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How do you get a nice smooth furniture paint finish on the top of your furniture? If you’ve ever painted furniture, you know the top is the most important part! It also is one of the hardest areas to get a smooth and durable finish. The larger the area, the more room there is to make mistakes, but it is important to seal the top of your furniture because it gets the most use! I’m here to give you a few tips on how to get a smooth painted top that is sealed for durability.
This post contains affiliate links. You don’t pay any more from ordering from these links but I earn a small commission so I can continue to bring you more fun projects! They also allow me to show you exactly what I use so you know what I’m referring to!
- Clear Satin
- Gator Hide
- Blue Sponge
- Finishing Pad
- Dish Soap
- Foam Bowl
These directions are intended for applying a protective top coat after using chalk paint.
My chalk paint of choice is Dixie Belle Paint because it is self leveling and dries evenly, which make it easier to paint and topcoat!
So you’ve painted your entire piece of furniture and now you want to apply your top coat. First, make sure your paint is dry. I usually let my last coat of paint dry for at least 2 hours before applying a top coat.
Here is where I do something a little differently than most painters: I like to use 2 different types of topcoat. I use Clear Satin and Gator Hide. Why do I do it this way? I’ve found that the Clear Satin is a little thicker than the Gator Hide so it dries slower. This gives me more working time to allow the clear satin to absorb into the chalk paint. In turn, I’ve found this makes the Gator Hide go on a lot easier.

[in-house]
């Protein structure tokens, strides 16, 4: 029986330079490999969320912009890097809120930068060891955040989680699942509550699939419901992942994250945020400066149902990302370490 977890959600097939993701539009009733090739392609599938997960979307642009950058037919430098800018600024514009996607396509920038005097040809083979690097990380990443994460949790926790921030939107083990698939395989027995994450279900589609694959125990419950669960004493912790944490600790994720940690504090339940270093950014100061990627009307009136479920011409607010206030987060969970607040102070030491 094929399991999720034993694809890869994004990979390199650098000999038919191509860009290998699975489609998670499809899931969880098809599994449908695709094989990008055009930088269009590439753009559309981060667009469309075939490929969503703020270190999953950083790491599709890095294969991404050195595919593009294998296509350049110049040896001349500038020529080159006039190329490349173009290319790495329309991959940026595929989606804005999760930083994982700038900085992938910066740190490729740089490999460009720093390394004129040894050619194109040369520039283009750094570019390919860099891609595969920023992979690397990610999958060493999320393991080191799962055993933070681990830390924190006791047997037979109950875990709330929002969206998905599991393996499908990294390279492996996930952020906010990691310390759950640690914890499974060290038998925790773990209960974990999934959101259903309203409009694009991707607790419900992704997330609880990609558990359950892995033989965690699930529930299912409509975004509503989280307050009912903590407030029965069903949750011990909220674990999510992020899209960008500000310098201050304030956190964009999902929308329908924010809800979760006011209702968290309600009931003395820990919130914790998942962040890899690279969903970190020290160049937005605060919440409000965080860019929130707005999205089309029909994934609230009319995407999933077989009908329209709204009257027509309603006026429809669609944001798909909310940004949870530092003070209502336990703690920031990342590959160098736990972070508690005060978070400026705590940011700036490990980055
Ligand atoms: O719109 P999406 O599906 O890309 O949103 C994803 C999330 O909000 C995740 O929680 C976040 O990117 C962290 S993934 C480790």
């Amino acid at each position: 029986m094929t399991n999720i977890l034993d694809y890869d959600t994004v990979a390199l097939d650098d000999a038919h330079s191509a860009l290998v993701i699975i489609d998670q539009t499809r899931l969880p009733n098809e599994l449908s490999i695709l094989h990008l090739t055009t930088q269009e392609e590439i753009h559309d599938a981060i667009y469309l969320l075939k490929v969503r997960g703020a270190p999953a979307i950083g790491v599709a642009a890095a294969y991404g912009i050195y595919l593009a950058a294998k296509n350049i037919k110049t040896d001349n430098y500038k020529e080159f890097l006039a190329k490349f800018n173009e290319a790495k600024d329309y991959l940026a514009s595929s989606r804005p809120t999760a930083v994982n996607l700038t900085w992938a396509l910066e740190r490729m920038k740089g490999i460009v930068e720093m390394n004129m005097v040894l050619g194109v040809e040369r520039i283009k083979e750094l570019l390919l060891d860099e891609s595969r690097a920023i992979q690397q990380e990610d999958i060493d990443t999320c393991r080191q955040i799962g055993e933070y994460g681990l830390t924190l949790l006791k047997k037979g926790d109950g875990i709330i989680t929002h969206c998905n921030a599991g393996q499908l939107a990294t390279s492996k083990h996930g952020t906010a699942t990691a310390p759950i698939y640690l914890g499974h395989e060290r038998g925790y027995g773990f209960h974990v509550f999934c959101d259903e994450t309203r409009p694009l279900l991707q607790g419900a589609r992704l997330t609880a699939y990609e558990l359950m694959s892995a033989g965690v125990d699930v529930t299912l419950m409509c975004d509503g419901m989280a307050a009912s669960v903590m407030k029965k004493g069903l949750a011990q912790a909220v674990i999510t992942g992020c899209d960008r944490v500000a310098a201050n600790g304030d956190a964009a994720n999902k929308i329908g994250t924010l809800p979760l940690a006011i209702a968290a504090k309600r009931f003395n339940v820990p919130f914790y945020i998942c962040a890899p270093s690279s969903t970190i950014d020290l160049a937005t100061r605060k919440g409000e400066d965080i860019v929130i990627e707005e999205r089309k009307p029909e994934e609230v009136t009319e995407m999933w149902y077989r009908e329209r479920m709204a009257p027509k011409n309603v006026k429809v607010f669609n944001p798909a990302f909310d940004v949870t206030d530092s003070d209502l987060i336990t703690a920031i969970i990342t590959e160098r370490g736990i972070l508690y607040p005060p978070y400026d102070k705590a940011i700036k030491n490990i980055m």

To start, I grab a small bowl, plastic spoon (or this fancy plastic shot glass from the dollar store), and my Clear Satin. I stir the Clear Satin with the plastic spoon. Always stir your top coat; when you shake your top coat instead of stirring, you create air bubbles in the product which will lead to unwanted bubbles on your finish. Once the top coat is stirred, I scoop it out with the spoon or the disposable shot glass into the bowl. I don’t pour the Clear Satin into the bowl because it will pick up any residue on the rim of the jar. I always transfer it into a bowl so I can avoid getting paint into my jar of clear satin or gator hide.
Then, I apply it with the Blue Sponge. I get the blue spoinge damp, but not wet. I start about 6 inches in from the edge and pull the sponge in one direction. I start 6 inches in so I don’t have drips down the side from starting the top coat on the edge. I pull the Clear Satin in one direction with even pressure across the whole piece. If I start on the right end of the piece, I begin each new stroke on the right end of the piece– avoid going in a back and forth motion. Wash your blue sponge out with hot water and dish soap between each application. Do not store it in a baggie.
Once the Clear Satin is dry (it should take about an hour, depending on your weather conditions), I lightly rub over it once with a finishing pad (like the one shown below) to remove any debris. Then I apply a second coat of Clear Satin. I use this finishing pad after each coat of sealer.
Now it is time for the Gator hide! Gator Hide is heat and water resistant so it is SUPER durable. I use it on all my tops. Gator Hide works best when it is slightly above room temperature, so I like to let the container sit in a bowl of warm (not hot) water for about 10 minutes before I use it. Then I use it the exact same way I used the Clear Coat. You can apply 1-3 coats of Gator Hide. I don’t recommend applying more than 3 coats. The more you build it up, the more chances you have for streaks. Some streaks are okay! It is just the nature of doing it by hand. Let your top coat cure for at least 7 days for light use and 30 for full use.
I hope these instructions were helpful for applying a topcoat to chalk paint by hand. I’ve always said one of the reasons I was attracted to Dixie Belle is because their topcoats are durable and easy to use, but you can also use this process with other brands of chalk paints.